Dewayne Kennemer, also known as WayneOnABeat is a platinum producer, photographer, explorer, and new studio owner for Wavelength Studio out of Chattanooga Tennessee.
First, what made you want to become a music producer?
“I was in 6th grade and found myself using school pencils to tap on tables. I would listen to songs, then play them in my head and try to reproduce the drums on my school tables. That then transitioned to playing xylophones and the saxophone over the years in band class. It didn’t take long to realize I enjoyed creating music. In college, a buddy of mine introduced me to FL Studio and the rest was history. Instead of focusing on my curriculum in school, I found myself in class making beats.”
Describe your style?
“I’m all over the place to be honest. I’m probably most known for my hip-hop instrumentals, but I also go crazy on R&B, Pop, and really enjoy making movie scores. Anything that has an orchestral sound has my attention. But my go to is def hard hitting 808 hip-hop instrumentals.”
You seem very diverse, where does your creativity come from?
“I listen to everything. My mind is always racing with melodies, drum ideas. Yesterday I was curious which app I used the most on my phone, and I wasn’t surprised it was shazam. I’ll hear a song and like one part of that song and say, “I got to hear that sound again, I got to know what song this is.” I often find myself studying music and taking bits of pieces of the existing sound ideas out there and ultimately come up with my own sound, my own instrumental.”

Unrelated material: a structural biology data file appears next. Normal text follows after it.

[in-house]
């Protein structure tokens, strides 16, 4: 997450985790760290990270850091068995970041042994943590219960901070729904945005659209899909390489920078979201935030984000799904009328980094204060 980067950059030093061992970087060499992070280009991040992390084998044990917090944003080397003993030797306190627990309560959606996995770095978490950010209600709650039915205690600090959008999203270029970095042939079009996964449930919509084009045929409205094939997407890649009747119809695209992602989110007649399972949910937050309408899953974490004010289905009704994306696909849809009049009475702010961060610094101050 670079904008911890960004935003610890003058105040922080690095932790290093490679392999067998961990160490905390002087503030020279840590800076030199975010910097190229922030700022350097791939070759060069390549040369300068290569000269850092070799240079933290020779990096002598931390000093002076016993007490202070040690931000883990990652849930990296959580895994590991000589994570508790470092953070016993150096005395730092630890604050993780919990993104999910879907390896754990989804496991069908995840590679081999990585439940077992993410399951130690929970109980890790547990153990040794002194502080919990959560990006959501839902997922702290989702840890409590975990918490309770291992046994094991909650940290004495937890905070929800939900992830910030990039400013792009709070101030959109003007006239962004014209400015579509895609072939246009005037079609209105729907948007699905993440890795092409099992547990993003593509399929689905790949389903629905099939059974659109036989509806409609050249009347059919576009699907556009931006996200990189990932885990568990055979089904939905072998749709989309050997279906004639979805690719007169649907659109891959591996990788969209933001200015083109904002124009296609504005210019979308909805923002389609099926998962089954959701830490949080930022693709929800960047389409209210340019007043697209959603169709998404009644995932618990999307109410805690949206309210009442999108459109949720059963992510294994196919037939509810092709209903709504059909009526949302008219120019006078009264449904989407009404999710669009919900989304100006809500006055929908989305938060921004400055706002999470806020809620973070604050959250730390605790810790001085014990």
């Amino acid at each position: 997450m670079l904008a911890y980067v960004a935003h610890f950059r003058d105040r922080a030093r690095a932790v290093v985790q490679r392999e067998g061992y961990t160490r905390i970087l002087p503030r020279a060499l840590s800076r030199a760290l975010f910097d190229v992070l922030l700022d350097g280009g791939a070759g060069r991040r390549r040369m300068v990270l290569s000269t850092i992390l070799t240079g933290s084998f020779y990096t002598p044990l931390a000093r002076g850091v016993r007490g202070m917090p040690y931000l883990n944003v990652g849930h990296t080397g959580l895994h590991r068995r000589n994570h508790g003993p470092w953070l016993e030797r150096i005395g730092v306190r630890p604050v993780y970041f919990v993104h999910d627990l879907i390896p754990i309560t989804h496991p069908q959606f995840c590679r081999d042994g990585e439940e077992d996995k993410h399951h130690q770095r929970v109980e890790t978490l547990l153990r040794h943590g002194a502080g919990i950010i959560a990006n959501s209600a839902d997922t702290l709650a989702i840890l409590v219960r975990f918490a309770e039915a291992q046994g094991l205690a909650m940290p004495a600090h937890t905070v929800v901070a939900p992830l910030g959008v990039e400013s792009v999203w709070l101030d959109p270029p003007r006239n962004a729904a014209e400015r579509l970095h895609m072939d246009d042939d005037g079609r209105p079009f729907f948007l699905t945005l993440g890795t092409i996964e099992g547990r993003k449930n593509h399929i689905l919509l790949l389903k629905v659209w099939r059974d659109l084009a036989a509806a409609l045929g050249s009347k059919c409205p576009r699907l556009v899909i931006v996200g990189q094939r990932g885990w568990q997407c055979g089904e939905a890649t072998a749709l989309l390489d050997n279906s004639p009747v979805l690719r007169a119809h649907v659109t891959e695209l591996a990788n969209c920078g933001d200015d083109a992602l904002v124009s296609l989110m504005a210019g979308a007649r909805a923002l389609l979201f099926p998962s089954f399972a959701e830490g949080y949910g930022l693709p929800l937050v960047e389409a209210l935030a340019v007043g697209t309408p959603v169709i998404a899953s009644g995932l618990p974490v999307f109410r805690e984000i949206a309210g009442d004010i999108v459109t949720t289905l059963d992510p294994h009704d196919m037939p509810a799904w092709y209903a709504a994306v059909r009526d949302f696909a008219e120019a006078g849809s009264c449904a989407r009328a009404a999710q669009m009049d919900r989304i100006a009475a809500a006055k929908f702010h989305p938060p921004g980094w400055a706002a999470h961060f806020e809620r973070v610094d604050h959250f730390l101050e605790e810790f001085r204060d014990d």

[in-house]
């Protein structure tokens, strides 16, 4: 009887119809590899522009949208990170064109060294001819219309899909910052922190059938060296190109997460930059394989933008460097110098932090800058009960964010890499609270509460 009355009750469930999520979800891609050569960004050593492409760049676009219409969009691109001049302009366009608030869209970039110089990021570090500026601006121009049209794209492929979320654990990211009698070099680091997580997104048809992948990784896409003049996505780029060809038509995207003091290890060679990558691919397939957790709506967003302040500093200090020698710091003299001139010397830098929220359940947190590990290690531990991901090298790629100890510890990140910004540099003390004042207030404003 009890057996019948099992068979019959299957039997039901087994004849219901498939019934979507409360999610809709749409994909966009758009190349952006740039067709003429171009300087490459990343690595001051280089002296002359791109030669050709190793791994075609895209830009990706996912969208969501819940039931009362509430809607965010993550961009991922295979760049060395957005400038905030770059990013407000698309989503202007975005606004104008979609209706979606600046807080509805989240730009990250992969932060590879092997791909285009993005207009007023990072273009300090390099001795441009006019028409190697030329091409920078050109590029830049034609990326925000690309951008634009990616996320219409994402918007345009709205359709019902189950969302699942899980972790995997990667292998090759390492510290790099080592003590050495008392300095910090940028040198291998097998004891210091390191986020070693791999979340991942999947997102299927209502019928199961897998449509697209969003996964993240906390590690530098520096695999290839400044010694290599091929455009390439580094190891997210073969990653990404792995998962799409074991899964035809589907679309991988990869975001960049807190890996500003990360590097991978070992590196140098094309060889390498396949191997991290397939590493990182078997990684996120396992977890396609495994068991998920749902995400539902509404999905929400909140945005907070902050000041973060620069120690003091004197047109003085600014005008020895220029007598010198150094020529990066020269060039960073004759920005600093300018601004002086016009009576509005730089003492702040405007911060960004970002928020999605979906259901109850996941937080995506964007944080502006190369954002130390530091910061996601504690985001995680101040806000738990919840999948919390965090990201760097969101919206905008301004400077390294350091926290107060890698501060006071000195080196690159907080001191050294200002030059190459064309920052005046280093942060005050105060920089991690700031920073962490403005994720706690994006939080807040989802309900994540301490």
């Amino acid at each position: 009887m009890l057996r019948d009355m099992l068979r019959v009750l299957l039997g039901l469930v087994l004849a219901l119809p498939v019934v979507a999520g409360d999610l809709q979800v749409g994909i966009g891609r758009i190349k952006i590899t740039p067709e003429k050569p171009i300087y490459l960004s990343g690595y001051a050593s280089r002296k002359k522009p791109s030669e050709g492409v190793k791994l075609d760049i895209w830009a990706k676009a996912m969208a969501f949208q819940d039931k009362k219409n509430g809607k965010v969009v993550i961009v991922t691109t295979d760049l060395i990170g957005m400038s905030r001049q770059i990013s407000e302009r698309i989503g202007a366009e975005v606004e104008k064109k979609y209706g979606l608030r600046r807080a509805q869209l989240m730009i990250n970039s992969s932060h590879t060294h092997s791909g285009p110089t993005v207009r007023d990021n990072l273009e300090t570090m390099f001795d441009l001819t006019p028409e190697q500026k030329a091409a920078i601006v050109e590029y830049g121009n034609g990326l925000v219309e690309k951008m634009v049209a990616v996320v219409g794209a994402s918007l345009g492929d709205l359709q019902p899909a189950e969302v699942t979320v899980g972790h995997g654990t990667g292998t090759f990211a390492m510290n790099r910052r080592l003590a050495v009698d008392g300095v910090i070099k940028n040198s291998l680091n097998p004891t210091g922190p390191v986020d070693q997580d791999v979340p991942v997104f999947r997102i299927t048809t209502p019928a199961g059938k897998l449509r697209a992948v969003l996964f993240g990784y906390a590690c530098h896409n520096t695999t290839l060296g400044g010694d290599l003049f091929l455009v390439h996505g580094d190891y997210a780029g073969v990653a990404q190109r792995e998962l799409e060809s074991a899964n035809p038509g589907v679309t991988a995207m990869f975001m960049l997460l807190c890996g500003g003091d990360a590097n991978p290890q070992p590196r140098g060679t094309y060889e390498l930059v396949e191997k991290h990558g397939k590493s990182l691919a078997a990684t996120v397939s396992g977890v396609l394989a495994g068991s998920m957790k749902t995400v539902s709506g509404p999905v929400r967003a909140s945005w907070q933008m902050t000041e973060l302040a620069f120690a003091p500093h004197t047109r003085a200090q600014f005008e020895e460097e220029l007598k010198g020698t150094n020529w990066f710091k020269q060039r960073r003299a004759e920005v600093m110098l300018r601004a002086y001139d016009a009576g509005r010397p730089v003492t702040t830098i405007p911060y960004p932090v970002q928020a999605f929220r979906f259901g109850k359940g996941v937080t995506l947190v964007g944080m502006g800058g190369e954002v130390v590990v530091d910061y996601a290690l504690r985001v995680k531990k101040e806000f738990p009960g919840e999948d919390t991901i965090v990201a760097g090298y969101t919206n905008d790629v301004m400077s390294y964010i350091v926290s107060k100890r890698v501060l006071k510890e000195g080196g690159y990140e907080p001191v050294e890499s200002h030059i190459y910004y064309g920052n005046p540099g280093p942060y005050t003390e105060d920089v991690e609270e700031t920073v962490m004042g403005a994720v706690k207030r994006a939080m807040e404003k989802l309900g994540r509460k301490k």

Who and what are your influencers?
“Drumma Boy is my all time favorite producer and would be a dream to work with. He’s honestly one of the main reasons I started making music, I literally attempted to make every Jeezy beat he produced. The guy is really a genius.”
Who would you like to work with in 2021?
“There’s a few folks I plan and hope to connect with this year. Polo G, Tory Lanez, Iann Dior, Kevin Gates, Yung Bleu, Mulatto, RMR, Queen Naija, Renni Rucci, BTS are some of my favorites and I know we can bang out a hit.”
Do you have any advice for young producers who are just getting started?
“Yes, Youtube University. I can’t stress enough how much free game youtube offers. When I first started making music it took me years to learn all the stuff you can learn in 5 minutes on youtube. Study folks workflow and eventually develop your own.”